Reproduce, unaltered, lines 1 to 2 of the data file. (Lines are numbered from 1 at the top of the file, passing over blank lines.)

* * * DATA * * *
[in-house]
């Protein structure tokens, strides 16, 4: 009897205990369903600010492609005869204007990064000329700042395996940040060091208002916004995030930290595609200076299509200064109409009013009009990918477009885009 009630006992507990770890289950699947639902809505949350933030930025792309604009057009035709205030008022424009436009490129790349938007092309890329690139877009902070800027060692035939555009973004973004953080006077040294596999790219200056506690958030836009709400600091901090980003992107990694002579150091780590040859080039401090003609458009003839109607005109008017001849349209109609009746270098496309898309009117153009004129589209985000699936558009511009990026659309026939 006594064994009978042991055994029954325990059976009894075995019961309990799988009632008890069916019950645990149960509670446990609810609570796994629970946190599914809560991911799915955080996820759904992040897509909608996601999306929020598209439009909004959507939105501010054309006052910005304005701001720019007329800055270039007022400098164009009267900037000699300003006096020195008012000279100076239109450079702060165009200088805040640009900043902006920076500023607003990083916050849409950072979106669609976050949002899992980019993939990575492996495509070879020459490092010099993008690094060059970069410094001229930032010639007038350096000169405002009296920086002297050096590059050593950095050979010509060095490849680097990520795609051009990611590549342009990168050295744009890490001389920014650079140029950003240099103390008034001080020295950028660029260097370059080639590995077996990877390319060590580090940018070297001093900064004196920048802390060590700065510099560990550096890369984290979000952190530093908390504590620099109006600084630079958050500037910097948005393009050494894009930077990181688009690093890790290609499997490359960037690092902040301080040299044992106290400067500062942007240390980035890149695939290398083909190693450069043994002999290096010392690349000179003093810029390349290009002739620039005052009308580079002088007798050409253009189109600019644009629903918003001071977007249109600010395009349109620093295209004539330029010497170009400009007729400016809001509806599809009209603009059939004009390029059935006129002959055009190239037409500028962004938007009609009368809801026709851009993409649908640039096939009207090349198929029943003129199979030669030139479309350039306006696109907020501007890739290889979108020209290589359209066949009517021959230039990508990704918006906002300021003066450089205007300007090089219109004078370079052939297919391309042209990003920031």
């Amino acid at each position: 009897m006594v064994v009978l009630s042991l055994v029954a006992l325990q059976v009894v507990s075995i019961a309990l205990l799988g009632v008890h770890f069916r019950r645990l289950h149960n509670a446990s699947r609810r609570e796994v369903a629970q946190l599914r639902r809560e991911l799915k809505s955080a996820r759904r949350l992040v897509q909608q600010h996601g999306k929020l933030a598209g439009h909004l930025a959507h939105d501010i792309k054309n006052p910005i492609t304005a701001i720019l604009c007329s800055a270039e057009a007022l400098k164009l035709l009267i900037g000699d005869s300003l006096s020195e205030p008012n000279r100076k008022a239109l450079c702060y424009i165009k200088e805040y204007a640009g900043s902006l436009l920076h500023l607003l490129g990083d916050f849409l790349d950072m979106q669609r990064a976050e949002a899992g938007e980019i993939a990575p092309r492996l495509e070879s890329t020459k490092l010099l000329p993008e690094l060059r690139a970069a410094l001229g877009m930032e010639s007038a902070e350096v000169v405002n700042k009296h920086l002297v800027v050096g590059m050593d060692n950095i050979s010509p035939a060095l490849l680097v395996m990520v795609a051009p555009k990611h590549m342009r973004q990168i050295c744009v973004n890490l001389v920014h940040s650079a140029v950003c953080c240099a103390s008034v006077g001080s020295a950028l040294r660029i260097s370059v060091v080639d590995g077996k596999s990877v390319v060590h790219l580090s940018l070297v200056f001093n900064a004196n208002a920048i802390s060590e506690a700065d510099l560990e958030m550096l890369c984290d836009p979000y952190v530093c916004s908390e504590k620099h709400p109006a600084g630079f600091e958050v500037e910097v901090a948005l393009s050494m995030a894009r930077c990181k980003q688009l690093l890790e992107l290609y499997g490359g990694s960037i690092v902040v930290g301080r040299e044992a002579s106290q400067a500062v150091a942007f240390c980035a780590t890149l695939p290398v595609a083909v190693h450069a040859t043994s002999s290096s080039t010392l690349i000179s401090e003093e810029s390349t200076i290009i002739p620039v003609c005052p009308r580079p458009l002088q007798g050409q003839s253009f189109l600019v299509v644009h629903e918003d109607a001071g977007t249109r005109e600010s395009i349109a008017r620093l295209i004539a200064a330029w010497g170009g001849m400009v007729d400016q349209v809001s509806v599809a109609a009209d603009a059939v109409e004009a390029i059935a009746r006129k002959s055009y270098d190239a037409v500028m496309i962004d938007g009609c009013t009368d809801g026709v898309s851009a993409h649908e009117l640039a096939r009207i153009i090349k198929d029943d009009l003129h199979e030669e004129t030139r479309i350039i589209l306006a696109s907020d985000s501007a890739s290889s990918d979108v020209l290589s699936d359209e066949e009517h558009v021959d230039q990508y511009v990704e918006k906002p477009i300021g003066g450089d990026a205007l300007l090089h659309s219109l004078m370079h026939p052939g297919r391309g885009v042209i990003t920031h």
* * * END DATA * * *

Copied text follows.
[in-house]
């Protein structure tokens, strides 16, 4: 009897205990369903600010492609005869204007990064000329700042395996940040060091208002916004995030930290595609200076299509200064109409009013009009990918477009885009 009630006992507990770890289950699947639902809505949350933030930025792309604009057009035709205030008022424009436009490129790349938007092309890329690139877009902070800027060692035939555009973004973004953080006077040294596999790219200056506690958030836009709400600091901090980003992107990694002579150091780590040859080039401090003609458009003839109607005109008017001849349209109609009746270098496309898309009117153009004129589209985000699936558009511009990026659309026939 006594064994009978042991055994029954325990059976009894075995019961309990799988009632008890069916019950645990149960509670446990609810609570796994629970946190599914809560991911799915955080996820759904992040897509909608996601999306929020598209439009909004959507939105501010054309006052910005304005701001720019007329800055270039007022400098164009009267900037000699300003006096020195008012000279100076239109450079702060165009200088805040640009900043902006920076500023607003990083916050849409950072979106669609976050949002899992980019993939990575492996495509070879020459490092010099993008690094060059970069410094001229930032010639007038350096000169405002009296920086002297050096590059050593950095050979010509060095490849680097990520795609051009990611590549342009990168050295744009890490001389920014650079140029950003240099103390008034001080020295950028660029260097370059080639590995077996990877390319060590580090940018070297001093900064004196920048802390060590700065510099560990550096890369984290979000952190530093908390504590620099109006600084630079958050500037910097948005393009050494894009930077990181688009690093890790290609499997490359960037690092902040301080040299044992106290400067500062942007240390980035890149695939290398083909190693450069043994002999290096010392690349000179003093810029390349290009002739620039005052009308580079002088007798050409253009189109600019644009629903918003001071977007249109600010395009349109620093295209004539330029010497170009400009007729400016809001509806599809009209603009059939004009390029059935006129002959055009190239037409500028962004938007009609009368809801026709851009993409649908640039096939009207090349198929029943003129199979030669030139479309350039306006696109907020501007890739290889979108020209290589359209066949009517021959230039990508990704918006906002300021003066450089205007300007090089219109004078370079052939297919391309042209990003920031």